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President Obama recently visited Ethiopia, the first sitting U.S. president to do so. Near the end of his trip, Obama spoke at a press conference and, when asked whether the U.S. would assist Ethiopia combat dissenting political groups, said: " "Our policy is that we oppose terrorism wherever it may occur. And we are opposed to any group that is promoting the violent overthrow of a government, including the government of Ethiopia, that has been democratically elected."
His remarks elicited some criticism from human rights advocates, who say Ethiopia is a far cry from an ideal, open democracy. In the country's May elections, the ruling Ethiopian People's Revolutionary Democratic Front party won yet again, extending their dominance more than 25 years straight.
While those in power live well, much of Ethiopia's population lives in poverty. The World Bank reports that 30 percent of Ethiopians live below the poverty line. Several watchdog groups attribute this to rampant corruption between business and government sectors. Transparency International issued a report saying there is minimal transparency in public institutions, widespread bribery, and little to no oversight of government employees.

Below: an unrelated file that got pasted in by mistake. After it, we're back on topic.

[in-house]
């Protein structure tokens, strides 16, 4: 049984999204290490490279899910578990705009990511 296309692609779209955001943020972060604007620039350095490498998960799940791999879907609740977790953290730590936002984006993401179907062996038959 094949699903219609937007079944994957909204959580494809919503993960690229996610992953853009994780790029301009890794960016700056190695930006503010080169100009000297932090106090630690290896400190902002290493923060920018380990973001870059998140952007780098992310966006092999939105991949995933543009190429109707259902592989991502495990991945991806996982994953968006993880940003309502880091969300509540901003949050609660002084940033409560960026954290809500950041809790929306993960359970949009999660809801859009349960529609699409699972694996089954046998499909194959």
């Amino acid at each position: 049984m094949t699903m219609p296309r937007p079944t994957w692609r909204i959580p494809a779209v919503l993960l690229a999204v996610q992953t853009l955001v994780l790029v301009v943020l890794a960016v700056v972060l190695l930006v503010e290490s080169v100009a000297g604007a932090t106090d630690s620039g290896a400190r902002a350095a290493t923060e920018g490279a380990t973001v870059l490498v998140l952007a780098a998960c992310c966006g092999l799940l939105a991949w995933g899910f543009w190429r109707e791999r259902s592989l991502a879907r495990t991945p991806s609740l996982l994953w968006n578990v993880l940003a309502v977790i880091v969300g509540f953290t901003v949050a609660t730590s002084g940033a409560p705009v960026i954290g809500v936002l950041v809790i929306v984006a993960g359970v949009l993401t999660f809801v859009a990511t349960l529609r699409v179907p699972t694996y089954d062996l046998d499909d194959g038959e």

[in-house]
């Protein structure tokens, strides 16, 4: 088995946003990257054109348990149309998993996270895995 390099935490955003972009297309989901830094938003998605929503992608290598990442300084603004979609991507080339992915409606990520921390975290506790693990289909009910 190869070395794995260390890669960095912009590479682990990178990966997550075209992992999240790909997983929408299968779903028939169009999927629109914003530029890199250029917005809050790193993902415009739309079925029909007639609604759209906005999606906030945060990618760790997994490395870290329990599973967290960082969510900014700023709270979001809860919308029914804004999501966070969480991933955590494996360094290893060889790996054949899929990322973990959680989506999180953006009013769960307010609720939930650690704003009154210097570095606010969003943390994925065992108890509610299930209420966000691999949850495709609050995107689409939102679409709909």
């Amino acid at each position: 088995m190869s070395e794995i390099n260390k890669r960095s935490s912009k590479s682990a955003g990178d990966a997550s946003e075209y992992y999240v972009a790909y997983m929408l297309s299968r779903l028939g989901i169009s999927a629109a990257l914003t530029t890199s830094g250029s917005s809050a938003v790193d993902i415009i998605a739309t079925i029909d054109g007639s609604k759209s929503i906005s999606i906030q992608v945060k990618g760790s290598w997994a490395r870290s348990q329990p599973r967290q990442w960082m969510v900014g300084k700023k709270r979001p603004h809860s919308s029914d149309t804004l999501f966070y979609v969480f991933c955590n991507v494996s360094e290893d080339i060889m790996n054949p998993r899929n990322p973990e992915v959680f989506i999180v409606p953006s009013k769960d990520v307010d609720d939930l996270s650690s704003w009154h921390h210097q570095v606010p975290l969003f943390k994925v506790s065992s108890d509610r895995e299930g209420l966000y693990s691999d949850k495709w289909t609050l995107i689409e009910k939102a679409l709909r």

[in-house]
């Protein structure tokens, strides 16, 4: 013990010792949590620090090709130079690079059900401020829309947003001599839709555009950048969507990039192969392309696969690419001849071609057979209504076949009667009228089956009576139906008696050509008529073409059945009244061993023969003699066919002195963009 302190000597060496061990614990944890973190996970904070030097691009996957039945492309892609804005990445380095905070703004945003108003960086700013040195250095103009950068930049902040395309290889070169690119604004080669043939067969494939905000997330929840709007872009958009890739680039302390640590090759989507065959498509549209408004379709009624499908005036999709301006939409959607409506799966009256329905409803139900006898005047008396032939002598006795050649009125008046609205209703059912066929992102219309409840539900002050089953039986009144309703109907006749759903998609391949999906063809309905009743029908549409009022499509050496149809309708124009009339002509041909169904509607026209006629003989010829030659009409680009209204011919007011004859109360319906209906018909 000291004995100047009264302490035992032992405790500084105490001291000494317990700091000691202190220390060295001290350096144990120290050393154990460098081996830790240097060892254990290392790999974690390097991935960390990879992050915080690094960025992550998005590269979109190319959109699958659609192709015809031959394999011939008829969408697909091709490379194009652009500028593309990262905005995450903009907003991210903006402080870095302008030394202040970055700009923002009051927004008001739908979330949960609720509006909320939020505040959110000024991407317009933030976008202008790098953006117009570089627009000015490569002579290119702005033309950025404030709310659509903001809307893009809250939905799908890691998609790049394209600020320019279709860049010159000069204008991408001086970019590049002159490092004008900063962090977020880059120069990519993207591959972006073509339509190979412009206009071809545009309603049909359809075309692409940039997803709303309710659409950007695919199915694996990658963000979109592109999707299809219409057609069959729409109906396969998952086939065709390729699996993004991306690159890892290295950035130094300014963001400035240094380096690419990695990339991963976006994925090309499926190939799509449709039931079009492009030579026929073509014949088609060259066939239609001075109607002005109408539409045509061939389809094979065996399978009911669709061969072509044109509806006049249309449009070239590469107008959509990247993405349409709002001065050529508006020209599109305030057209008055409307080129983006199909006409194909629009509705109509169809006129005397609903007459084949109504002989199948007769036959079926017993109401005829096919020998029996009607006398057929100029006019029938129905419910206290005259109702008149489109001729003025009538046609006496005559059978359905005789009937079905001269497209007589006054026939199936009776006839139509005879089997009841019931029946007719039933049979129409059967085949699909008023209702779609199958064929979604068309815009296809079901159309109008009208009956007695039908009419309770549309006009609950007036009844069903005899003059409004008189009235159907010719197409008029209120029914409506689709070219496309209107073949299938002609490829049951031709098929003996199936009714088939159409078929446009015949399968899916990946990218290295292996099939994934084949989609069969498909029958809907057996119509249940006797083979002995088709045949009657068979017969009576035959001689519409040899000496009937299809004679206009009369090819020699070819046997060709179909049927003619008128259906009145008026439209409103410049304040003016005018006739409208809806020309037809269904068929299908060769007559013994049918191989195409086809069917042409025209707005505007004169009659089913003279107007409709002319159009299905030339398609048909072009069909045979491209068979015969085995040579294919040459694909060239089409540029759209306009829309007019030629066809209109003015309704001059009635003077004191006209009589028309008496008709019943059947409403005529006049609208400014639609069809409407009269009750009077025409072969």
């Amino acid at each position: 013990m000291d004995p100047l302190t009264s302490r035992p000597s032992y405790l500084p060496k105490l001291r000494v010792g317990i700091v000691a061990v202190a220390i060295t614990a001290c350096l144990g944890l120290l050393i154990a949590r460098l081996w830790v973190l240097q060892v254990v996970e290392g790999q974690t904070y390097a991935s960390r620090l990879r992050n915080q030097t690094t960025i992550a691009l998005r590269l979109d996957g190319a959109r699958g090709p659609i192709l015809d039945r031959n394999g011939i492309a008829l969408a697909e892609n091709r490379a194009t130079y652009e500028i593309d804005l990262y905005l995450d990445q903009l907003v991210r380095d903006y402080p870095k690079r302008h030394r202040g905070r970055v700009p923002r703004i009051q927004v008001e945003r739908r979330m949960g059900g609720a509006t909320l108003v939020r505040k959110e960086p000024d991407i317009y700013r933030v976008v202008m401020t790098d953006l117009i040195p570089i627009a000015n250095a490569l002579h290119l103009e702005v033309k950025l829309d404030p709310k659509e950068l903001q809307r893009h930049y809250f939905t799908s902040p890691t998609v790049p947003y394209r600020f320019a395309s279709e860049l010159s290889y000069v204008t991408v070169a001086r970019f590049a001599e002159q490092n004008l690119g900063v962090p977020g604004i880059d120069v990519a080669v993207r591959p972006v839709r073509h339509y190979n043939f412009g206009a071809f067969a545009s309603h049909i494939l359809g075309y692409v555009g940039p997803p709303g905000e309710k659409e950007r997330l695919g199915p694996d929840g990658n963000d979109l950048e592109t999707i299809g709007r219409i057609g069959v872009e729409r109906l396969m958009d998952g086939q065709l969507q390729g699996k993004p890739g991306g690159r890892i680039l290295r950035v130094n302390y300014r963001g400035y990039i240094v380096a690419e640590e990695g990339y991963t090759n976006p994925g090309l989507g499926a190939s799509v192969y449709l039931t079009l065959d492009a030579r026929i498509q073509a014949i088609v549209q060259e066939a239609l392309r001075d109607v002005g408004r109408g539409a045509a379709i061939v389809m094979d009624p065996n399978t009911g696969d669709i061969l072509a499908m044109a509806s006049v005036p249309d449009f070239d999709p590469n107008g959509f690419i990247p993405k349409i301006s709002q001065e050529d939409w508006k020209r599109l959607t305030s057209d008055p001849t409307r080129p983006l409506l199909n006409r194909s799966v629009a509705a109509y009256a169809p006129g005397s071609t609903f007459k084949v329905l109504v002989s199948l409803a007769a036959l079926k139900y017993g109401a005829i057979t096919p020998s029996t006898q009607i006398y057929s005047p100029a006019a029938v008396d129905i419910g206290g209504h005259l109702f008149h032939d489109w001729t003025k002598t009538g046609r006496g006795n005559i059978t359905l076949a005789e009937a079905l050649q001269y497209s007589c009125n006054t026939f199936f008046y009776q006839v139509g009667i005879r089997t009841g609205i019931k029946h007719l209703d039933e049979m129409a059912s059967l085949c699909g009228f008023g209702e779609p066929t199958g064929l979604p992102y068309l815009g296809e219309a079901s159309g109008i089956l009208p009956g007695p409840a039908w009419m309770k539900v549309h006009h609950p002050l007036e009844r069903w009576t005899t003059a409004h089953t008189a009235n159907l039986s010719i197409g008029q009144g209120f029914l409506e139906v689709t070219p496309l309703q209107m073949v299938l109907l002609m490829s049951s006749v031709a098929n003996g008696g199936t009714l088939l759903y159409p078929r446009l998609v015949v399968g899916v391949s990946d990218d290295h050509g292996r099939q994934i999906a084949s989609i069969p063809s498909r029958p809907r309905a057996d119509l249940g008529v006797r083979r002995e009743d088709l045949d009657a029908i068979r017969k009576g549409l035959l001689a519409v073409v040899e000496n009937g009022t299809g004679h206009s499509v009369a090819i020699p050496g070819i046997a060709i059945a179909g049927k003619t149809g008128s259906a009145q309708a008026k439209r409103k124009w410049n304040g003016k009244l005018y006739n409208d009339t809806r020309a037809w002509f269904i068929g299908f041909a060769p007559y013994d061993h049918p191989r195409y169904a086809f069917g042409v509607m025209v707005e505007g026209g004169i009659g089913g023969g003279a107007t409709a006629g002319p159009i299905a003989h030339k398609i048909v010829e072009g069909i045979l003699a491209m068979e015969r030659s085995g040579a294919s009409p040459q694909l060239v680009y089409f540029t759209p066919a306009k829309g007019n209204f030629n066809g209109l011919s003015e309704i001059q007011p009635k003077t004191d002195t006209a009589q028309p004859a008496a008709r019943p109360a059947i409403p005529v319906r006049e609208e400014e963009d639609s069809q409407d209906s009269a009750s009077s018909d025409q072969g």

For those trying to change things in Ethiopia, it can be very challenging if not outright dangerous. Political dissent is heavily suppressed. During the 2005 election, police killed 22 protestors. It's also common for journalists and political activists to be imprisoned and tortured by authorities. Yet, in spite of all this, Ethiopia remains an important U.S. ally in the region, where extremism is on the rise.
"In 2014 the Ethiopian government continued to suppress free speech and associational rights, shattering hopes for meaningful reform under Prime Minister Hailemariam Desalegn."
Can Ethiopia's Resource Wealth Contribute to its Growth and Transformation? (worldbank.org)
"Ethiopia has averaged a 10.7% economic growth rate over the last 10 years, more than double the annual average of countries in Sub-Saharan Africa, which was around 5.2%."
Overseas Business Risk - Ethiopia (gov.uk)
"Ethiopia is a federal democratic republic with its separate regions demarcated on ethnic lines."
Corruption Perceptions Index 2014: Results (transparency.org)
"Poorly equipped schools, counterfeit medicine and elections decided by money are just some of the consequences of public sector corruption."